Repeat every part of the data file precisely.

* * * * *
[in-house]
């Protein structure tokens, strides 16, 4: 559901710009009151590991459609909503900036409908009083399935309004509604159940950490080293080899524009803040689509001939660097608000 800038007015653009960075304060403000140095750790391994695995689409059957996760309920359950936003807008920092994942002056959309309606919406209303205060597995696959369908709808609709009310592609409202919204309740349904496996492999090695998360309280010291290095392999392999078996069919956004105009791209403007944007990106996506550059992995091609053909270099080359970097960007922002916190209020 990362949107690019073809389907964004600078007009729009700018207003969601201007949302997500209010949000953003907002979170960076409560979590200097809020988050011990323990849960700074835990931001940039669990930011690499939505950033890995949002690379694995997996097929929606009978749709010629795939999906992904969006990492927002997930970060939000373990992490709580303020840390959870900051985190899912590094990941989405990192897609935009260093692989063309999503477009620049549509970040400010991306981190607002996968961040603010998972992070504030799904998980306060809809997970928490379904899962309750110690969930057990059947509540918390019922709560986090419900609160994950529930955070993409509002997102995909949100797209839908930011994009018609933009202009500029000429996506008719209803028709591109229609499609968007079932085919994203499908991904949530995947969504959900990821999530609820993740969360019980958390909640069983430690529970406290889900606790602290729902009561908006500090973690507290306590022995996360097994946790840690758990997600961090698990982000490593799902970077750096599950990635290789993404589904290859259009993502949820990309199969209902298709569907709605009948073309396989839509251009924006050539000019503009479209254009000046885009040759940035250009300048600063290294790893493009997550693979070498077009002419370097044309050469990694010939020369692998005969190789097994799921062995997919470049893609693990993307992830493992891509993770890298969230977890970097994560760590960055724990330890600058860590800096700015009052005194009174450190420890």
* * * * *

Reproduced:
[in-house]
């Protein structure tokens, strides 16, 4: 559901710009009151590991459609909503900036409908009083399935309004509604159940950490080293080899524009803040689509001939660097608000 800038007015653009960075304060403000140095750790391994695995689409059957996760309920359950936003807008920092994942002056959309309606919406209303205060597995696959369908709808609709009310592609409202919204309740349904496996492999090695998360309280010291290095392999392999078996069919956004105009791209403007944007990106996506550059992995091609053909270099080359970097960007922002916190209020 990362949107690019073809389907964004600078007009729009700018207003969601201007949302997500209010949000953003907002979170960076409560979590200097809020988050011990323990849960700074835990931001940039669990930011690499939505950033890995949002690379694995997996097929929606009978749709010629795939999906992904969006990492927002997930970060939000373990992490709580303020840390959870900051985190899912590094990941989405990192897609935009260093692989063309999503477009620049549509970040400010991306981190607002996968961040603010998972992070504030799904998980306060809809997970928490379904899962309750110690969930057990059947509540918390019922709560986090419900609160994950529930955070993409509002997102995909949100797209839908930011994009018609933009202009500029000429996506008719209803028709591109229609499609968007079932085919994203499908991904949530995947969504959900990821999530609820993740969360019980958390909640069983430690529970406290889900606790602290729902009561908006500090973690507290306590022995996360097994946790840690758990997600961090698990982000490593799902970077750096599950990635290789993404589904290859259009993502949820990309199969209902298709569907709605009948073309396989839509251009924006050539000019503009479209254009000046885009040759940035250009300048600063290294790893493009997550693979070498077009002419370097044309050469990694010939020369692998005969190789097994799921062995997919470049893609693990993307992830493992891509993770890298969230977890970097994560760590960055724990330890600058860590800096700015009052005194009174450190420890």